After all the fun we had last year we were excited to see if the organisers could achieve a bigger, better Games Expo this year and we were not disappointed!
We had an amazing time over the long weekend playing and discovering new games, meeting designers and geek celebrities as well as discovering, much to our surprise, that we had friends among people we'd never met; thanks for coming up to say hi! We also enjoyed taking part in the Friday and Saturday podcasts by Shut Up & Sit Down - the team were in good form and kept the whole room laughing throughout.
Cosplayers and giant games added to the atmosphere, but I hadn't expected to see the two collide quite so dramatically as in this giant version of Castle Panic.
Leaving aside those aspects I'm all about the games so here's my run down on some of the most interesting games I played at the expo:
Given how much we raved about the original last year it'll come to no surprise that this is a game we loved. The same concept as the words version but you get pictures to connect instead. The images themselves must have taken some time to develop as most of them seem to combine at least two unrelated concepts.
A great game made better, it also has the wonderful addition of making the game language neutral meaning it's more accessible to everyone.
Beautifully illustrated and fantasy themed this deceptive card game has a lot more going on than is at first apparent. Simple enough to be learnt in five minutes there is enough variety in the box and decision making in the game to keep you playing for hours. Our test game with Stuart (the game's amazingly friendly designer) was remarkable for the fact that Jay managed to pull a five card run on turn one effectively winning the game with her first play.
I'm not a fan of Football, I don't support a team and will only infrequently watch international events, but this seemed to be the year for football based games. There were at least four that I saw, but this was my favourite. A wonderfully made game with great components and I'm a particular fan of the way they've handled yellow cards. I was shouting at my players to track back and cover when the defence got out of place, but alas my opponent's team showed more discipline and took the lead. Seriously I really got into it, I'm not sure what was going on because...
This simple card game was brimming with footballing terms and flavour from the starting 11 cards in your hand to the half-time marker. This game takes the mechanics from Top Trumps and super charges them into a tactical decision making game that can be carried in your pocket.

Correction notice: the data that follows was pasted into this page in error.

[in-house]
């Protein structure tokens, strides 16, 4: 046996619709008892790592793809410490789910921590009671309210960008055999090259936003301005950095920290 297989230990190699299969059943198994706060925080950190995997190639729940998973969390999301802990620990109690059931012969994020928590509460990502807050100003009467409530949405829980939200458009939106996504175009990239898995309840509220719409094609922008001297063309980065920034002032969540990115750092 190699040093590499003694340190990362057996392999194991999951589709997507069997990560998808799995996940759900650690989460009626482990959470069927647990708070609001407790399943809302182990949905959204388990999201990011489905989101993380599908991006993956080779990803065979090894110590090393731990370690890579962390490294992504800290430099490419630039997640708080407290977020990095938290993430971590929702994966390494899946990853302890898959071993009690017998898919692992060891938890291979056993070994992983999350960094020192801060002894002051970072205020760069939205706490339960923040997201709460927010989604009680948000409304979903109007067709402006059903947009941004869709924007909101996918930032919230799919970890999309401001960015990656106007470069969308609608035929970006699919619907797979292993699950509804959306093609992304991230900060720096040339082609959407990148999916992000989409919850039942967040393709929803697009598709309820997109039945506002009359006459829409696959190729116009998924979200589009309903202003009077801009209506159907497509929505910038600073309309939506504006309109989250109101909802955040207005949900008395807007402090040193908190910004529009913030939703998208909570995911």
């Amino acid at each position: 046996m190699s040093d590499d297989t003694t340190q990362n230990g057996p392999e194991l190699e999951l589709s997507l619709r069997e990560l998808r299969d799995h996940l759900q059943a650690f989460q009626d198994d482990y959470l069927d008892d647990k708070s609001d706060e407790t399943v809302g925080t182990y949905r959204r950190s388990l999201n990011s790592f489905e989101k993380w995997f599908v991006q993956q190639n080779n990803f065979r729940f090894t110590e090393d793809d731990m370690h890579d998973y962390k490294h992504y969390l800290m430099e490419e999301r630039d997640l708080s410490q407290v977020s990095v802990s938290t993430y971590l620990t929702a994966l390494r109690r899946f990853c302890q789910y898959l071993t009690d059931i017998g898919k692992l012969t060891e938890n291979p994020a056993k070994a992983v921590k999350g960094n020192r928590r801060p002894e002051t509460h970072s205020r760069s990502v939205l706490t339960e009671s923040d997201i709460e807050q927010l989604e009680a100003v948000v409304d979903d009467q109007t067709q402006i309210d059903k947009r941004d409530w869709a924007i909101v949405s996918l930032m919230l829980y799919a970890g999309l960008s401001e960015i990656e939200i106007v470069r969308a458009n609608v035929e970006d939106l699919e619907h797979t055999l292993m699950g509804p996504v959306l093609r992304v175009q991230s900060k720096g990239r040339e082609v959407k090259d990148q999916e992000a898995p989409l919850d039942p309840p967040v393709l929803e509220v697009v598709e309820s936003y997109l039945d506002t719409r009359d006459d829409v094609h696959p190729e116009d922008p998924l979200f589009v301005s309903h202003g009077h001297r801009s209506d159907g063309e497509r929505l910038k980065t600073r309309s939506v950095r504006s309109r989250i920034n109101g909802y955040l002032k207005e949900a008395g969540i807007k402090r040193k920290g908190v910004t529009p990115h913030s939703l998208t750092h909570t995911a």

A seemingly simple game with interesting layers, lovely components and swift game play. Quadropolis has a great selection and placement mechanic and really encourages you to go after one or two tactics - and there are several to choose from. Where it shines though is in forcing you to figure out what to do when you can't have what you want. For a game with no direct interaction what your opponents are doing has a surprisingly impact on your choices.
I had a wonderful experience playing this little gem from Battle Boar Games. A simple arena contains the player's wizards and using the cards in their hands each player comes up with the most destructive spell they can using parts 1, 2 and 3 on different cards - each oriented a specific way. My first spell was 'Faint Blowing Petals' which as you can imagine did little to worry my opponent who responded by blasting away eight of my ten hit points. My spell responding to that was better, pushing him into a trap...which exploded doing enough damage to finish me off. So our game didn't last long but I could see myself having a lot of fun with this game.
An awesome dexterity game about penguins - no I didn't manage to pull off any of the trick shots in this video...
Last, but by no means least Not Alone was my game of the Expo - complex enough to keep my attention, but quick to learn and easy to play. You play either the humans who've crashed on this planet or the creature that's hunting them. Both sides progress down opposing tracks till either the creature has blocked any escape or the humans have reached the rescue ship. Mixing mechanics from several game types this includes role selection, deck (hand) building, hidden information and bluffing.
It develops into a game of cat and mouse with the creature player trying to figure out where each player is likely to have gone. I also love that you're never out of the game - humans taken out by the creature re-spawn but there's a meaningful penalty so you desperately want to avoid it.
I can't wait for this to be released and can't say how thankful we are to the guys at Geek Attitude Games who gave us one of their pre-production copies at the end of the expo!
As usual there was so much going on that it was impossible to take part in everything, but fortunately Jess was able to cover games I missed. In particular she reported back positively on Beyond Baker Street, a game that's based on the same mechanics as Hanabi, which I love, Pandemic Cthulhu a masterful blending of concepts and Battle of the Bands which I heard was excellent - and as they were kind enough to give us a copy, one I plan to play soon.
Overall a wonderful event and one I hope continues to go from strength to strength.